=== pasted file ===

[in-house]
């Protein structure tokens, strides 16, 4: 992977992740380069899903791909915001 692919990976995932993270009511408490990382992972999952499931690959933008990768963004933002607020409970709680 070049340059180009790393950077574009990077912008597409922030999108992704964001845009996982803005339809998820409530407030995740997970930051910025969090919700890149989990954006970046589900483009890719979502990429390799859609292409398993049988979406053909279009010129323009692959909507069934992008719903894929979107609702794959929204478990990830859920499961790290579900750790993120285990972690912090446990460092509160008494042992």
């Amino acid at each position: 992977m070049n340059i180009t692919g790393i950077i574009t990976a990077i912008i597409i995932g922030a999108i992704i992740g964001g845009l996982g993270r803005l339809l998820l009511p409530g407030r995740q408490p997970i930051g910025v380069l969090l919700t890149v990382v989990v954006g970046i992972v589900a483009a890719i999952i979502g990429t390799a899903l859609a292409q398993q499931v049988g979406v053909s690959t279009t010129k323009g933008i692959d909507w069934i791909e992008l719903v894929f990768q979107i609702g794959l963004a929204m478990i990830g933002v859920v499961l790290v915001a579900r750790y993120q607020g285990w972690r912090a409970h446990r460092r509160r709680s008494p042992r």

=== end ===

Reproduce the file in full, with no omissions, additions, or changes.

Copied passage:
[in-house]
């Protein structure tokens, strides 16, 4: 992977992740380069899903791909915001 692919990976995932993270009511408490990382992972999952499931690959933008990768963004933002607020409970709680 070049340059180009790393950077574009990077912008597409922030999108992704964001845009996982803005339809998820409530407030995740997970930051910025969090919700890149989990954006970046589900483009890719979502990429390799859609292409398993049988979406053909279009010129323009692959909507069934992008719903894929979107609702794959929204478990990830859920499961790290579900750790993120285990972690912090446990460092509160008494042992």
């Amino acid at each position: 992977m070049n340059i180009t692919g790393i950077i574009t990976a990077i912008i597409i995932g922030a999108i992704i992740g964001g845009l996982g993270r803005l339809l998820l009511p409530g407030r995740q408490p997970i930051g910025v380069l969090l919700t890149v990382v989990v954006g970046i992972v589900a483009a890719i999952i979502g990429t390799a899903l859609a292409q398993q499931v049988g979406v053909s690959t279009t010129k323009g933008i692959d909507w069934i791909e992008l719903v894929f990768q979107i609702g794959l963004a929204m478990i990830g933002v859920v499961l790290v915001a579900r750790y993120q607020g285990w972690r912090a409970h446990r460092r509160r709680s008494p042992r």